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Happy Staff, Happy Life: How a Great Staff Experience Leads to Better Customer Service

The EvoLLLution | Happy Staff, Happy Life: How a Great Staff Experience Leads to Better Customer Service
College and university staff are uniquely positioned to have a massive impact on their customers, not just in a single moment in time but across their whole lives. It’s critical for that experience to be positive, and it’s the responsibility of institutional leaders to create an environment that drives these positive experiences.

Most everyone has heard the quote, “If Mama ain’t happy, ain’t nobody happy.” Well, the same can be said about the work environment. Ensuring a pleasant work atmosphere, providing a sense of staff fulfillment and showing genuine care and concern in the work setting filters to your staff which then filters on to your students, parents and others that may interact with your department on a daily basis.

With ongoing budgetary constraints, we cannot simply offer increased pay when staff satisfaction takes a downward turn. In fact, often our message to staff has to be the difficult notice of “no pay increases again this year,” so finding creative and impactful ways to motivate each one of your staff can become difficult. First, it is most important to investigate why that downward turn took place. Maybe there is a rumor about lay-offs, maybe it is just a stressful time of year, or maybe the leaders are sending the wrong message. Taking an annual survey of your staff can provide insight into those trends as well as give leadership ideas for additional motivational opportunities. By following up on those survey responses, your staff will see their input was valued and it will help to solidify the sense of being part of a team.

Today’s workforce comprises some of the most diverse generational gaps in history so it is becoming increasingly difficult to find the right motivational factor for each staff member. Being creative and listening to your staff can help alert you to areas that you could make a positive impact, sometimes without even impacting your bottom line. Some examples would be providing flexible work hours, encouraging participation in community service or professional organizations, changing their title, building their position duties around their skillset or interests, keeping them challenged, and encouraging cross-training. There are numerous, zero-cost (or low-cost) ways to motivate and share your appreciation for the value each staff member adds to the department. It is also important to acknowledge your staff members’ personal wins and losses and allow them to share what may be impacting their mood. This also gives leaders an opportunity to let that staff member know they are a vital part of a team and that their contributions matter.

The food service industry can be the perfect social environment to witness how a positive staff experience can impact the moods of customers. Happiness is contagious when you are in a small area such as a restaurant, or in the case of higher education a lobby or office. If you witness an extra act of kindness, you naturally want to join the experience. It is equally important to identify and address any negative interactions so that the wrong message isn’t what is spread. However, addressing a negative situation can be especially daunting and may set the tone for how your staff responds in the future. Whether you are the customer experiencing that positive, or negative, interaction, or if you are just a witness, it is easy to see the pervasive effect a single interaction can have. Managing that experience can determine how your department is viewed by those customers for years to come.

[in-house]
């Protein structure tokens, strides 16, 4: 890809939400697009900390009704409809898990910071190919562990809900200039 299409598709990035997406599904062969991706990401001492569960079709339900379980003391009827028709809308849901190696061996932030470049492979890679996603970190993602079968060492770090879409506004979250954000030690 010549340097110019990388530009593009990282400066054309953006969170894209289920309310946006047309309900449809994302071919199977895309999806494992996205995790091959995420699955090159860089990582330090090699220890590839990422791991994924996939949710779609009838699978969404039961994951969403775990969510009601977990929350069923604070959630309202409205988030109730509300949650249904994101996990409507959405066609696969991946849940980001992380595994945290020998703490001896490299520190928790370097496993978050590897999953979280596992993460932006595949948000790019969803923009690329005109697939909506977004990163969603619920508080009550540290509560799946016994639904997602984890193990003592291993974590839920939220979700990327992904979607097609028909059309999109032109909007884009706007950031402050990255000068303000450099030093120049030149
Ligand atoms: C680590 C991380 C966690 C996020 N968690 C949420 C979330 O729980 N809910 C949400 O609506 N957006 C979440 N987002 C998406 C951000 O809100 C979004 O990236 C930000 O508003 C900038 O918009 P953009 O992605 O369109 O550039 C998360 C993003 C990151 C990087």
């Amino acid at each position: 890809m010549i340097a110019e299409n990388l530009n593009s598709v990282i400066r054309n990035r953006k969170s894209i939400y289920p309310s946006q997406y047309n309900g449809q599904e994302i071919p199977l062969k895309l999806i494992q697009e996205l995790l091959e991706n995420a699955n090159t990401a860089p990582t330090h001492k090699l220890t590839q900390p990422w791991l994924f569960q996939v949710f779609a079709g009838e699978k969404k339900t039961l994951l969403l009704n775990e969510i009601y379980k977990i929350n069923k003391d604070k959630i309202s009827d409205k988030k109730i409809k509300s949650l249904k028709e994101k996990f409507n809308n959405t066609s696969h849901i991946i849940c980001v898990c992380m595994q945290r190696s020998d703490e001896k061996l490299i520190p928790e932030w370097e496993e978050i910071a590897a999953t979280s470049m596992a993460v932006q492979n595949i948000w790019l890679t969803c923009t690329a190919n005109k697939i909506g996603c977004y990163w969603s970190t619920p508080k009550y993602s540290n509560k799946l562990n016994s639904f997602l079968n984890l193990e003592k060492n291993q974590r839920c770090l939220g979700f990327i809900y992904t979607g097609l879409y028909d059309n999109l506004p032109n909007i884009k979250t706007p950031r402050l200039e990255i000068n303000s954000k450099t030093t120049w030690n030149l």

So how do we get to that point?

Start at the beginning by hiring the right people. Ask interview questions that would generate an attitude based response such as, “If a person were to begin yelling at you, what would be your response?” Look for clues in their body language and responses that might indicate how they would react on a bad day, personally or professionally. Another good scenario to ask about is, “If you had run out of gas on your way to this interview, how would you respond?” This question can be particularly effective since the applicant must consider what their own culpability would be for not planning well.

In higher education, we are uniquely situated to impact our customer’s lives at a very pivotal point. We often will not know the background of each customer so providing a consistent level of positive customer service can be one of the best ways to build a long-term relationship with that family. Having staff that stay keenly aware of their surroundings and always show genuine care and concern comes from that staff being on the receiving end of the same from leadership. Every fall we have numerous opportunities to see a family’s joy, sorrow, pride, apprehension, and every other emotion these family members will experience in sending their child off into the world. Having leaders and staff members take an extra moment or two to acknowledge the significance of this moment in their lives can be vitally important. The most important message my office strives to send is that our university is now an extension of that family and we will treat that student as our new family member.

Happiness can be contagious and with some of the more difficult or stressful situations we encounter in higher education, we need to do everything possible to ensure a positive experience for our staff and customers. Although it would seem impossible for your entire staff to come to work every day with bubbly enthusiasm, just finding a smile, a thank you, a “great job” can often begin the “pay it forward” mentality that spreads across your department and becomes a positive experience for your customers.

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